Mad scientists in science fiction get a bad rap. And it’s their own fault; they do weird things like stitching together corpses and re-animating them with electricity, as Dr. Victor Frankenstein did in Mary Shelley’s novel “Frankenstein,” or building a time-traveling DeLorean powered by a plutonium-fueled nuclear reactor, a la Dr. Emmett Brown (Christopher Lloyd) in the “Back to the Future” films.
But real-life “mad scientist” Rich DeVaul (he bears the actual title “head of mad science” at X, The Moonshot Factory) believes mad science also has a positive side; it also means daring to do the improbable and creating technology that can change the world.
At X, formed in 2010 as a division of Google, and now a subsidiary of Google’s parent company, Alphabet Inc., DeVaul is the senior technical leader of a group of inventors, engineers and designers tackling global problems. Some of their solutions, such as a balloon-powered internet initiative called Project Loon, have achieved liftoff, while other proposals, like a prototype space cannon, stalled and fizzled. But all of X’s proposals have this in common: They’re so outlandish, they just might work. [10 Sci-Fi Predictions That Came True]
For example, X’s Project Loon was imagined as a fleet of balloons — each about the size of a tennis court — that would travel into the stratosphere and form a type of conveyer-belt network to provide high-speed internet access for users on the ground, according to the project website. These balloons could bring the internet to remote rural areas, or to regions affected by natural disasters.
Project Loon was put to the test after Hurricane Maria struck Puerto Rico in September 2017, and over several months, the balloons brought internet service to more than 200,000 people on the island, IEEE Spectrumreported.
Other X projects in development include Project Wing, an autonomous drone delivery service, and Makani energy kites, which would fly in loops to generate wind power through their propellers.
Making the imaginative leap
But for every proposal that succeeds in making the leap from the drawing board to production, there are many more that die on the vine. Ideas brainstormed at X also included a huge, ground-based cannon to fire equipment payloads into space, and an artificially engineered tornado farm for weather engineering. As exciting as these projects may sound, they were simply too impractical and expensive to get off the ground, DeVaul told an audience at the science and pop culture convention Future Con in Washington, D.C., on March 31.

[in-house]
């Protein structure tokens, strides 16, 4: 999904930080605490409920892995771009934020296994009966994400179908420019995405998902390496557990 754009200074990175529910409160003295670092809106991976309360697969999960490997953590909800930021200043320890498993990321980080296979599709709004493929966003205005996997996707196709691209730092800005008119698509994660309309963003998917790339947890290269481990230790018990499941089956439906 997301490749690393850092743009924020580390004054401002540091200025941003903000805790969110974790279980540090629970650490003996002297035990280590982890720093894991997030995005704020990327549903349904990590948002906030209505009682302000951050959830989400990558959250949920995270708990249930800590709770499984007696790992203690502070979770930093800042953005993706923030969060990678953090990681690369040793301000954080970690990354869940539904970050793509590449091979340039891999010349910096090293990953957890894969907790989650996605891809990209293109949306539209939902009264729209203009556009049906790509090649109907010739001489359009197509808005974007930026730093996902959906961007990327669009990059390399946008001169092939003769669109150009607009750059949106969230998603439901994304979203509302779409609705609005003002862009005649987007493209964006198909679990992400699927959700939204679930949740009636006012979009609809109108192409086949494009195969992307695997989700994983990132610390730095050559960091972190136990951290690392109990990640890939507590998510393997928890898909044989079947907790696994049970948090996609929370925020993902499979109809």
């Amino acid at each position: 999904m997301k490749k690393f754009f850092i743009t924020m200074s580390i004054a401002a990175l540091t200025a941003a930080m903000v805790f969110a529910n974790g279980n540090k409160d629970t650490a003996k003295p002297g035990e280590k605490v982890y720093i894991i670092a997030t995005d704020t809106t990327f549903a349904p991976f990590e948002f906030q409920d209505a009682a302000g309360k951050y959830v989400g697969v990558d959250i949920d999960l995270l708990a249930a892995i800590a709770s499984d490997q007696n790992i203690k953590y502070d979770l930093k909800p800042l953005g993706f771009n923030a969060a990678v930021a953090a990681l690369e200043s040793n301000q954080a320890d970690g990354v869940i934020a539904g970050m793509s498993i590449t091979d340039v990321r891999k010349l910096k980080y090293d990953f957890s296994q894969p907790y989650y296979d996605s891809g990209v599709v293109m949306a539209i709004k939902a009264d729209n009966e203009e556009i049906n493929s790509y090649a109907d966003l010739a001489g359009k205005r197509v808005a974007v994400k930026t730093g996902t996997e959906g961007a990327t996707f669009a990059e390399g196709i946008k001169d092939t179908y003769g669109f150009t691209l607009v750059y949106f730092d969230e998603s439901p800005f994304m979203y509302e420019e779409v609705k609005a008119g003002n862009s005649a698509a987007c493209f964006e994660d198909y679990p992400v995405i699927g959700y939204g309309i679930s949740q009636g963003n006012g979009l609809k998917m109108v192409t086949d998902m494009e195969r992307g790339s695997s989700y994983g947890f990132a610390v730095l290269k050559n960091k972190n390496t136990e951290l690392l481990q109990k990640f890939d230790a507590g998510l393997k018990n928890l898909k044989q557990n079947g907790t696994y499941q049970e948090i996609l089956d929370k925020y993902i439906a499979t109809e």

But imagining seemingly ridiculous solutions is a critical part of developing innovative tech that does work — and DeVaul wants people everywhere to start doing just that.
To that end, DeVaul shared X’s “secret sauce” for designing this sci-fi tech with the Future Con panel audience, so they could devise their own outlandish ideas. At the top of the list were making an imaginative leap to envision radical solutions, and not being afraid to fail, “because failure is actually the process by which we learn how to do something new,” DeVaul said.
One preteen audience member at Future Con rose to the challenge by proposing his own wacky scheme: solving the energy crisis by traveling to Mercury and bringing back “something” that would address all of Earth’s energy needs. He hadn’t quite worked out what that something would be, but the near absurdity of the proposal “is exactly the sort of thing that inspires us,” DeVaul told Live Science.
In fact, space-travel research inspired a technology that is now widely used on Earth to convert sunlight into energy: solar panels. So, it’s not entirely impossible to imagine that a mission to Mercury could, one way or another, lead to a discovery that would ultimately benefit our quest for clean energy.
“So, never dismiss even a ‘crazy’ statement!” DeVaul said. “Follow that, and see where it leads you — and sometimes, it leads you in really amazing directions.”
Of course, coming up with a great idea, hard as it is, is still the easy part. Finding money to make it a reality is somewhat harder, though not impossible, DeVaul said. Wannabe “mad scientists” with schemes for novel and unconventional problem-solving tech could develop prototypes of their ideas through venture capital, or they could crowdsource funding on platforms like Kickstarter, DeVaul told Live Science.
“If there’s a problem that you really care passionately about and you’re willing to try things that may not work, almost anybody can do this — although it requires tremendous work,” he said. “You build a team, you find the resources, and then eventually, your small, dedicated group can change the world.”